voting machine test

Workers at the Richland County Board of Elections test voting machines as the county prepares for the Nov. 3 presidential election. (Submitted photo)

MANSFIELD -- With about seven weeks remaining before Election Day, the Richland County Board of Elections has processed about 573 percent more absentee ballot requests than at the same time in 2016.

Elections Director Paulette Hankins said 10,561 absentee ballots were processed by the end of the day Tuesday, compared to 1,568 at the same date during the last presidential election cycle.

The local elections office has been made busier by the COVID-19 pandemic, which has residents concerned about voting in person on Nov. 3.

"We have several thousand more absentee requests to enter into our system yet," Hankins said.

"We're bringing in extra people mainly to man the phones and assist people at the counter so that our regular staff can concentrate on getting all the requests entered," she said.

"We are almost finished with our logic and accuracy testing, which consists of test-voting each candidate and issue on each voting unit and then tabulating the results of that test to make sure it's counting the votes correctly, and that every position on the ballot is recording the vote properly," Hankins said.

"We've been working Saturdays and we're starting to work a couple of hours each day after the office officially closes at 4," she said.

Ohio Secretary of State Frank LaRose announced Tuesday 1,398,347 absentee ballot applications have been received by county boards of elections statewide.

This includes 15,806 requests from military and overseas voters whose absentee ballots will be mailed beginning Friday. All other ballots will be mailed beginning Oct. 6.

Over the past week, almost 400,000 new absentee ballot requests were made by Ohio voters, according to LaRose.

At the same time during the 2016 presidential election cycle, 524,631 absentee ballots had been requested. All data is current as of Sept. 11.

“Ohioans continue to show incredible confidence in our absentee voting system, and our county boards are well-equipped to handle the surge in requests,” LaRose said.

“Whether voting early in-person, at your polling location on election day, or from the comfort of your own home, Ohioans will have their voice heard this fall," he said.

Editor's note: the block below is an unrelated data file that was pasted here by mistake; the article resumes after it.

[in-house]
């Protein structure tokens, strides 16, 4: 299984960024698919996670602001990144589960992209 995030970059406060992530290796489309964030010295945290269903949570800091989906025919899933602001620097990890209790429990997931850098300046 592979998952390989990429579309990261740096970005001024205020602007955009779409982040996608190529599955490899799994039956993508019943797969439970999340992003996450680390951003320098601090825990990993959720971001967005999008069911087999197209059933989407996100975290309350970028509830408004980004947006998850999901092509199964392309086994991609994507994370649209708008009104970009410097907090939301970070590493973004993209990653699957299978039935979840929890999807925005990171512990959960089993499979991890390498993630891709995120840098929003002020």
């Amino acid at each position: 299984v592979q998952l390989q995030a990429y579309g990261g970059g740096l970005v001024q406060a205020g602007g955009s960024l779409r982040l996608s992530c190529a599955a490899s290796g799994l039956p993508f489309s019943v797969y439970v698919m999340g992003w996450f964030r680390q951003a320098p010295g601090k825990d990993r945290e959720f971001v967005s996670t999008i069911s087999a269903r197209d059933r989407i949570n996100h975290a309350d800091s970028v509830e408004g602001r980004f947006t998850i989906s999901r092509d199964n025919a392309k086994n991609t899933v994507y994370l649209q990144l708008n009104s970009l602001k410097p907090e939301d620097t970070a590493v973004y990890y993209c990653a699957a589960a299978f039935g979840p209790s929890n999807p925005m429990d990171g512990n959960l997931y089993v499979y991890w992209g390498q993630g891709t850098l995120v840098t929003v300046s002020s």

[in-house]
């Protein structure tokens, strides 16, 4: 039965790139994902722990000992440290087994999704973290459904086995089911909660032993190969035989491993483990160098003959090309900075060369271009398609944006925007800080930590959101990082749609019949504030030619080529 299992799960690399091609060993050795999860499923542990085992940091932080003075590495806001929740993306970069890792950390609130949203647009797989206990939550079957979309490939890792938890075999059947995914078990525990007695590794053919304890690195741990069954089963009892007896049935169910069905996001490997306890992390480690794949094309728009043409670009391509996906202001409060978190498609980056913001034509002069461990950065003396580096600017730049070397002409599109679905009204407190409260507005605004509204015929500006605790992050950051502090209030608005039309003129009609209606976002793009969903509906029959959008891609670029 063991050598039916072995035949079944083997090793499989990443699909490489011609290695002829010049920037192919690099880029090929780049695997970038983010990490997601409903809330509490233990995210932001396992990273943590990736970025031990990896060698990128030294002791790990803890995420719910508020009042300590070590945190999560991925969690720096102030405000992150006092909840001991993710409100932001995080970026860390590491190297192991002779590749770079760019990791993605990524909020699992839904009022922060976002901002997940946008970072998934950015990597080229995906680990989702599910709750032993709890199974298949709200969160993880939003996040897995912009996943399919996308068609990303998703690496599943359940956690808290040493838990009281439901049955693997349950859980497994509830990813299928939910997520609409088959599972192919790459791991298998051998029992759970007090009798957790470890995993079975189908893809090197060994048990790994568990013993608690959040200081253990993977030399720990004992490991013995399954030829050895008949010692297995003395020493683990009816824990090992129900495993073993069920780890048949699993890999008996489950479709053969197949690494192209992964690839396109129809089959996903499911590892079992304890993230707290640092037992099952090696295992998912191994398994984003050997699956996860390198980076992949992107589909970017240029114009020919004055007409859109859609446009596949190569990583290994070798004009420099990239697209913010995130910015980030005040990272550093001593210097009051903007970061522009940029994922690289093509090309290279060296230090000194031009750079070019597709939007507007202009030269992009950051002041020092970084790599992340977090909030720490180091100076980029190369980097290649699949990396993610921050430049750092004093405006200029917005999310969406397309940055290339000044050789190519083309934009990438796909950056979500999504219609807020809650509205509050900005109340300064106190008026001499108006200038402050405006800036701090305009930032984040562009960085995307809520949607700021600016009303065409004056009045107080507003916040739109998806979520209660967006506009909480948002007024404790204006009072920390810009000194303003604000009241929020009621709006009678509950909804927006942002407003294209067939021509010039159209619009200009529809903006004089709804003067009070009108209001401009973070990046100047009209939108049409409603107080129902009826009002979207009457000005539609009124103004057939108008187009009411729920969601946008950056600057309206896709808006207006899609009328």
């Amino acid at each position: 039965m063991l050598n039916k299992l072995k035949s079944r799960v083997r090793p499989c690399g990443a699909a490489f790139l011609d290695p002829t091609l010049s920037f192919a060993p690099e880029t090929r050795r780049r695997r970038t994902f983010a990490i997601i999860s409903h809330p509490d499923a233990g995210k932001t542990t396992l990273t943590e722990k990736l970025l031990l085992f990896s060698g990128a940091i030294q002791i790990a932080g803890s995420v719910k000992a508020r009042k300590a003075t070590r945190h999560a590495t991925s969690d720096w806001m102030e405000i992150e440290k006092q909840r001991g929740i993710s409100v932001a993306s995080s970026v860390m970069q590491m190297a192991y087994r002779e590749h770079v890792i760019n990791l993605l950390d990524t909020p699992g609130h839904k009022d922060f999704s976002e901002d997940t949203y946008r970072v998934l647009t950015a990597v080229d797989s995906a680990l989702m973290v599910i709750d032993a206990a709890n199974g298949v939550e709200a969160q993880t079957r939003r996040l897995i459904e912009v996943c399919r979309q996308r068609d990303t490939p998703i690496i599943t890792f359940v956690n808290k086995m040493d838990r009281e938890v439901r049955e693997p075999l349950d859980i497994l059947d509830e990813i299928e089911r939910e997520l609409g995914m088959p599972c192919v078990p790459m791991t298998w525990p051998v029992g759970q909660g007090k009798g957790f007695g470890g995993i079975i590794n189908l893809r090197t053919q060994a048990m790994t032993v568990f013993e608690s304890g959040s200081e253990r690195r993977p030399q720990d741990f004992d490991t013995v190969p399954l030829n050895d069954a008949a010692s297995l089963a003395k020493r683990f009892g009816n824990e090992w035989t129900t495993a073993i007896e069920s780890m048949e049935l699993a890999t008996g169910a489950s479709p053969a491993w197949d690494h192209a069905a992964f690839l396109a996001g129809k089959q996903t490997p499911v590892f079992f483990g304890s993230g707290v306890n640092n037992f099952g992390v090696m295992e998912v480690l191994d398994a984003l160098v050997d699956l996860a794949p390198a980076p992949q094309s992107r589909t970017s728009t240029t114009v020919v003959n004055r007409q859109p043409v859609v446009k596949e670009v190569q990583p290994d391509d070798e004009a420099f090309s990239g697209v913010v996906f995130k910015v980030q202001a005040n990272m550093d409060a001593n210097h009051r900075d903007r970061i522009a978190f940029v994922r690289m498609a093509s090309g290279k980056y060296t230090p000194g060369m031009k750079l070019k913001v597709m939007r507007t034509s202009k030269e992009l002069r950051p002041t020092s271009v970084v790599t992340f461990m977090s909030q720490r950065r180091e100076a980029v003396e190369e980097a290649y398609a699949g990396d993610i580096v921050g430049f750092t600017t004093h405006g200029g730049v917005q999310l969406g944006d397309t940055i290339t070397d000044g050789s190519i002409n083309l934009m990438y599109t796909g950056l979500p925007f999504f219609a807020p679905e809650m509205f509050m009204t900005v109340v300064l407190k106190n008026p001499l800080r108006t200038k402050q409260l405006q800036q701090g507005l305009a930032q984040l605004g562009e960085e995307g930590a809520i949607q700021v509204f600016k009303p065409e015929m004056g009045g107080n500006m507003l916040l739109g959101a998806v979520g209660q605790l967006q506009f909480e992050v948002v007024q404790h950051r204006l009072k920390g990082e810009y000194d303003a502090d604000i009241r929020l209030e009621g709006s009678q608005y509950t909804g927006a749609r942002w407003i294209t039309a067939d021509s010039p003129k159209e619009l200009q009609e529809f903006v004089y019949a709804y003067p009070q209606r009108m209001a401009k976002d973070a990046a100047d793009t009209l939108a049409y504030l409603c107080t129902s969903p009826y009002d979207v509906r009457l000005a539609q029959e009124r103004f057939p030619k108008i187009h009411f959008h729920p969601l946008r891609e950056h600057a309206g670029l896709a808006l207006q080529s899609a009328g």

To prepare Ohio boards of elections for the large amount of voters requesting absentee ballots this year, LaRose sent 87 percent of Ohio’s $12.8 million CARES Act allocation directly to the county election boards to strengthen their election infrastructure, hire temporary personnel, and more.

Ohioans can learn more about absentee voting at VoteOhio.gov.

LaRose said voters should consider these best practices when they choose the absentee ballot option:

-- Fill in the information properly. Review the form to ensure you have filled it out properly, including writing your date of birth where required, not the day’s date, as well as signing your request form.

-- Include your e-mail and/or phone number. For the first time in a general election, county board of elections will be calling or e-mailing voters who may need to remedy information on their ballot request form or absentee ballot envelope. Including your information will ensure you can be reached if your ballot request doesn’t have everything filled out properly.

-- Don’t wait. To accommodate necessary processing time at the county board of elections and the time required for the U.S. Postal Service to deliver elections mail, voters should not procrastinate – fill out and mail your absentee ballot request as soon as possible. Note that, by law, ballots are not sent out (other than for overseas voters) until Oct. 6.

-- Double check your return envelope. Before you submit your ballot request form, make sure the envelope is addressed to your county board of elections.

-- Track your ballot. Once their ballot request is received by their county board of elections, voters may track their ballot at VoteOhio.gov/Track. As long as your ballot is postmarked by the day before the election and received within 10 days after the election at your county board of elections, your vote will be tabulated.

Absentee voting in Ohio is time-tested and has strong security checks in place, LaRose said.

"Ohioans have utilized absentee voting for nearly two decades, and that has allowed Ohio to put in place both the laws and processes necessary to make absentee voting secure against fraud," he said.

-- Voter identification and signature are checked twice  during the process.

-- Voter list maintenance allows for accurate voter rolls.

-- Ballot harvesting is against the law in Ohio.

-- Voters are able to track their ballot on VoteOhio.gov/Track.

"During the primary, the USPS committed to implementing the following protocols at the urging of Secretary LaRose. It’s our understanding that these improvements will be continued this fall," LaRose said.

-- USPS will institute “all clear” processes at each sorting facility to ensure all election mail is processed each day.

-- Staff will recheck collection bins each day to ensure late arriving ballots are retrieved.

-- USPS will set up hand-to-hand delivery for election mail as it makes its way through processing on the Saturday prior to Election Day, from the board of elections to the distribution center.

-- Postal facilities will track election mail deliveries to Ohio’s boards of elections

-- Election mail will not be routed through the Detroit Regional Distribution Center. Instead it will be kept in-state.

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City editor. 30-year plus journalist. Husband. Father of 3 grown sons and also a proud grandpa. Prior military journalist in U.S. Navy, Ohio Air National Guard. -- Favorite quote: "Where were you when the page was blank?"